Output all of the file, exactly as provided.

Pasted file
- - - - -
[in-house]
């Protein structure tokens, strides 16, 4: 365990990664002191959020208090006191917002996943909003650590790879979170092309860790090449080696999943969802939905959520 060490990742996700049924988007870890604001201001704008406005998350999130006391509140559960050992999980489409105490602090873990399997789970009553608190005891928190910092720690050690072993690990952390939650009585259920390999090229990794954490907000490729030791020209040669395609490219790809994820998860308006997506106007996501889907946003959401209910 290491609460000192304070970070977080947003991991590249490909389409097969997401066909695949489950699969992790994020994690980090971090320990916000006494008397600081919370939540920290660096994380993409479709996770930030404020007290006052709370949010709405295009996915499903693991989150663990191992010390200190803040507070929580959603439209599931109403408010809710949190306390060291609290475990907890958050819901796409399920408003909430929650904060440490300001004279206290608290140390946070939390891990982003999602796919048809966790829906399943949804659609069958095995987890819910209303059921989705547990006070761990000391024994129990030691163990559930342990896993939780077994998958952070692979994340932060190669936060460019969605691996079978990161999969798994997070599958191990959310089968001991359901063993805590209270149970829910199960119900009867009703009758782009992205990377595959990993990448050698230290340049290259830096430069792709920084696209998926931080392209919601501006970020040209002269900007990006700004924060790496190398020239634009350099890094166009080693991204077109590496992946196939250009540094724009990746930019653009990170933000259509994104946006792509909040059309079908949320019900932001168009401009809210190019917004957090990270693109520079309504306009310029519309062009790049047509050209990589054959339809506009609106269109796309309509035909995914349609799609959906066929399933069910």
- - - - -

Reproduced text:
[in-house]
């Protein structure tokens, strides 16, 4: 365990990664002191959020208090006191917002996943909003650590790879979170092309860790090449080696999943969802939905959520 060490990742996700049924988007870890604001201001704008406005998350999130006391509140559960050992999980489409105490602090873990399997789970009553608190005891928190910092720690050690072993690990952390939650009585259920390999090229990794954490907000490729030791020209040669395609490219790809994820998860308006997506106007996501889907946003959401209910 290491609460000192304070970070977080947003991991590249490909389409097969997401066909695949489950699969992790994020994690980090971090320990916000006494008397600081919370939540920290660096994380993409479709996770930030404020007290006052709370949010709405295009996915499903693991989150663990191992010390200190803040507070929580959603439209599931109403408010809710949190306390060291609290475990907890958050819901796409399920408003909430929650904060440490300001004279206290608290140390946070939390891990982003999602796919048809966790829906399943949804659609069958095995987890819910209303059921989705547990006070761990000391024994129990030691163990559930342990896993939780077994998958952070692979994340932060190669936060460019969605691996079978990161999969798994997070599958191990959310089968001991359901063993805590209270149970829910199960119900009867009703009758782009992205990377595959990993990448050698230290340049290259830096430069792709920084696209998926931080392209919601501006970020040209002269900007990006700004924060790496190398020239634009350099890094166009080693991204077109590496992946196939250009540094724009990746930019653009990170933000259509994104946006792509909040059309079908949320019900932001168009401009809210190019917004957090990270693109520079309504306009310029519309062009790049047509050209990589054959339809506009609106269109796309309509035909995914349609799609959906066929399933069910």